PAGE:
3. Finish editing/rewriting/polishing The Mulch Pile.

This is the big one for me.  The Mulch Pile is my novel from NaNoWriMo year before last.  It’s gone through a lot of editing, and rewrites, and I’ve gone so far as to post quite of bit of it on the internet as a serial, but there are things about the story that just keep nagging at me that need to be fixed.  It’s so close to being right I can taste it, but if it’s going to be right, I want it to be really right.  Because if all goes as planned I’ll be releasing the story as an eBook some time near the middle of the year.  Stay tuned for that.

And that’s all for me.  What about you?  What do you hope to accomplish in 2011?  I’d love to hear about it.  Leave a comment, and let me know.

Weight Loss Secrets of the Poor and Obscure

Sometimes, all you really need is a good kick in the pants to get you going in the right direction.  You can struggle and struggle with something, and then one day something will happen that will change the way you look at the problem and help you to reach the solution.  At least that’s how it is with me.   See, one of my new years resolutions for this past year was a promise to myself that I was going to lose weight.  For a while I exercised on and off and ate healthy every once in a while, but none of it seemed to help.  In fact I was gaining weight rather than losing it.  I was getting frustrated with the whole thing, and I was nearly ready to throw in the towel and resign myself to a life of being overweight.  And then, one day, my wife said something that changed everything.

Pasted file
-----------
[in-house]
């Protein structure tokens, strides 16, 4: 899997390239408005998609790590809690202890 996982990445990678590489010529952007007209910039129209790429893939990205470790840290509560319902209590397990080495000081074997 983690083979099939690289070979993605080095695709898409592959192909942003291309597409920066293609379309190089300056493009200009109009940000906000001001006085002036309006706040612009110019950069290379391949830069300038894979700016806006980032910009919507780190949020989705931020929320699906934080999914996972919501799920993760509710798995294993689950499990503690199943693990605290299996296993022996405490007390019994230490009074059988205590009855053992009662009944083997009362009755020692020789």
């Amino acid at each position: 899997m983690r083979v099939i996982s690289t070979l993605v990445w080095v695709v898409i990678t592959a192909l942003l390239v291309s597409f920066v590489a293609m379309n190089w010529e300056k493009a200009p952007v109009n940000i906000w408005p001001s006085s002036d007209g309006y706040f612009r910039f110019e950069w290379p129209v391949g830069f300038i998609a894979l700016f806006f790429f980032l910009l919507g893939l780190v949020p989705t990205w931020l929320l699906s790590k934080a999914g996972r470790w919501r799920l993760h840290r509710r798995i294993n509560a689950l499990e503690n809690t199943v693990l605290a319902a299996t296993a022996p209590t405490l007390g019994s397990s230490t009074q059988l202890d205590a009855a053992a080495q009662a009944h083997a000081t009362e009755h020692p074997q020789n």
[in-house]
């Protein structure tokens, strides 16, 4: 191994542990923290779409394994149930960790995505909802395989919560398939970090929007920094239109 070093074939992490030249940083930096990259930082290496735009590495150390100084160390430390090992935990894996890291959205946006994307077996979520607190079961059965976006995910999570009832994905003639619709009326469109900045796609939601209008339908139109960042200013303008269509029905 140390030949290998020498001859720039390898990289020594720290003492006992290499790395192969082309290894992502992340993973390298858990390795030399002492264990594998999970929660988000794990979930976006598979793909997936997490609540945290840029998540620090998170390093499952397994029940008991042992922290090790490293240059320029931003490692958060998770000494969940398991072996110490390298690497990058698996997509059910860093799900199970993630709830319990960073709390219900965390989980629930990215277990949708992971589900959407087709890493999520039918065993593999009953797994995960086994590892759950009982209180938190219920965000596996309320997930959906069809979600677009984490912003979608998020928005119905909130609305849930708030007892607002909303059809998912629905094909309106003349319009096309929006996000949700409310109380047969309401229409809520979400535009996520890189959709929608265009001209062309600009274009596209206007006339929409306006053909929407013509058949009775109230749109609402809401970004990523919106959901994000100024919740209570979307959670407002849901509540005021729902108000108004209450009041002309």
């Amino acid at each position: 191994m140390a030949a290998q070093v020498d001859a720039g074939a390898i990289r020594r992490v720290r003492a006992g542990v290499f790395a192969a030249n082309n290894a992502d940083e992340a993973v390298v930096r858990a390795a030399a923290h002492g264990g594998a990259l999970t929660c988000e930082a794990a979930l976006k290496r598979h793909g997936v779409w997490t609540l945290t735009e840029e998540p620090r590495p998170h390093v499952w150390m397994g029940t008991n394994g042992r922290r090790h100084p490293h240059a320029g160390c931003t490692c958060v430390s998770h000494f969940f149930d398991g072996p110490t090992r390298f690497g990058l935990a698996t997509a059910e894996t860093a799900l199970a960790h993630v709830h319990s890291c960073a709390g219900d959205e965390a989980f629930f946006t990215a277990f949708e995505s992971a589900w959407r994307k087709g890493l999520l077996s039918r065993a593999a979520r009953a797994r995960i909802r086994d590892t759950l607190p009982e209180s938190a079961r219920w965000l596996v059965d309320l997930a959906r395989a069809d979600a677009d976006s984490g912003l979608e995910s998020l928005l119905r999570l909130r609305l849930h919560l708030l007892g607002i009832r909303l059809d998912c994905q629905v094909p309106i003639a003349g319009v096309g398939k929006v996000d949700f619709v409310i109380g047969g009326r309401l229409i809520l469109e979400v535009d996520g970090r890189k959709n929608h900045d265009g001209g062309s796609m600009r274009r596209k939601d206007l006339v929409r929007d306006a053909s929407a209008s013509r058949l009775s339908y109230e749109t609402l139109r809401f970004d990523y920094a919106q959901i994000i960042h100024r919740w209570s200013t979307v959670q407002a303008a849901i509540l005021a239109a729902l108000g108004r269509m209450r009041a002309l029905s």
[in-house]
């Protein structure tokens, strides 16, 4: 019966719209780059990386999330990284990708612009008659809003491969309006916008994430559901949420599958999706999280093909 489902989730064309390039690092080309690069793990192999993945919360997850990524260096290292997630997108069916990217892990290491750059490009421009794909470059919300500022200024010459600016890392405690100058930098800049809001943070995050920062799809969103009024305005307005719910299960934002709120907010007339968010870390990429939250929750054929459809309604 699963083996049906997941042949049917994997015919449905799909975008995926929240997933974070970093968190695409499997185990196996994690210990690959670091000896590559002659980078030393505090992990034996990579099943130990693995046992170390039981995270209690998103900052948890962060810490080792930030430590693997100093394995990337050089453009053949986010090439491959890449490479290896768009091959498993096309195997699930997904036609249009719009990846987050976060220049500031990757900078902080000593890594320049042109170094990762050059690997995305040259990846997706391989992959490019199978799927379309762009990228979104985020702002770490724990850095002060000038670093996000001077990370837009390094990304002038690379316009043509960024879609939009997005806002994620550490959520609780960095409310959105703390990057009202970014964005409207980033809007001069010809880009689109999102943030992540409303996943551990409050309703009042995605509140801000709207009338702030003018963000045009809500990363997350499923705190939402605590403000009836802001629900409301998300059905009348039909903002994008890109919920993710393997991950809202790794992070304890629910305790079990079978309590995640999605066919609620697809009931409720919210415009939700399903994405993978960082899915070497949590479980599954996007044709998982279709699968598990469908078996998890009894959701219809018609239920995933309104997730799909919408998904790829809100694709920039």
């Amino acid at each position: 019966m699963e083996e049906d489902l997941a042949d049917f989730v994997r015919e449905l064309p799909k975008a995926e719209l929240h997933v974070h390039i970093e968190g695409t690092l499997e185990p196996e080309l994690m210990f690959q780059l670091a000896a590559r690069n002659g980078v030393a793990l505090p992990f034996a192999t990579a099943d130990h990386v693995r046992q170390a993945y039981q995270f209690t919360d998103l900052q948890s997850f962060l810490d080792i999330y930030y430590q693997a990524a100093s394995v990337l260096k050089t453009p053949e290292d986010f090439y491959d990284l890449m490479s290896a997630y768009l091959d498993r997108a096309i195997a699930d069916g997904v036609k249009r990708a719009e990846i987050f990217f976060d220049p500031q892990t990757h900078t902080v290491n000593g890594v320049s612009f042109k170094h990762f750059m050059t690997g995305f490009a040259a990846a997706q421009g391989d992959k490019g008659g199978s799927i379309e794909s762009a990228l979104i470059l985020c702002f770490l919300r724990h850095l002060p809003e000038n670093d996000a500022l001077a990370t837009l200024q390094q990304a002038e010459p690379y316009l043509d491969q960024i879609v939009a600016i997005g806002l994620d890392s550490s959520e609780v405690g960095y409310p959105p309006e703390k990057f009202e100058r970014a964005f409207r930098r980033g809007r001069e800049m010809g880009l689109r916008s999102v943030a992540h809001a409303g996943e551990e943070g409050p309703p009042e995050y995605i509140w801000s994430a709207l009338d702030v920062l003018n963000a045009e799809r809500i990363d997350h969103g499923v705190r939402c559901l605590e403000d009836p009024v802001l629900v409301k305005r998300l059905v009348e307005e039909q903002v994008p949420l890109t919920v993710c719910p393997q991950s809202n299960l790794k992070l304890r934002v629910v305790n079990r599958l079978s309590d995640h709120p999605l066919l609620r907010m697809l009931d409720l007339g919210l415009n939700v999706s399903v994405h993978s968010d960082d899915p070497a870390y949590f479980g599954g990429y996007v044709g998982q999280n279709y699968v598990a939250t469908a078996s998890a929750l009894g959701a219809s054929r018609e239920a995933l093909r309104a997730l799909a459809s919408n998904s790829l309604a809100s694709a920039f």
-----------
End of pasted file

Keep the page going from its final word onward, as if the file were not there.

She said, “You could probably get by on two corn dogs instead of four.”  (We were eating corn dogs when she said this.)